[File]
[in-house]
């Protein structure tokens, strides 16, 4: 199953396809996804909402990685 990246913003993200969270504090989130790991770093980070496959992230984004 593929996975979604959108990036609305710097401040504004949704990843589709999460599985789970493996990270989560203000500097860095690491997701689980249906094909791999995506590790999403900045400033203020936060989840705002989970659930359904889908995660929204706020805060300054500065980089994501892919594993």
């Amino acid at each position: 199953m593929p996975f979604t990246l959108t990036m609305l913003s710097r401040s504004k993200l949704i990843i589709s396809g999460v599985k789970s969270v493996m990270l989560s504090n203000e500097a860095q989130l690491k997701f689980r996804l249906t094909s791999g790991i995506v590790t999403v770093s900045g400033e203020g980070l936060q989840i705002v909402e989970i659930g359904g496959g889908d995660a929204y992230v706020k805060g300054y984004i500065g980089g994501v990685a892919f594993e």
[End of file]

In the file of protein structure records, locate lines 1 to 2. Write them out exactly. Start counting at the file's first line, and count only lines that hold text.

[in-house]
């Protein structure tokens, strides 16, 4: 199953396809996804909402990685 990246913003993200969270504090989130790991770093980070496959992230984004 593929996975979604959108990036609305710097401040504004949704990843589709999460599985789970493996990270989560203000500097860095690491997701689980249906094909791999995506590790999403900045400033203020936060989840705002989970659930359904889908995660929204706020805060300054500065980089994501892919594993």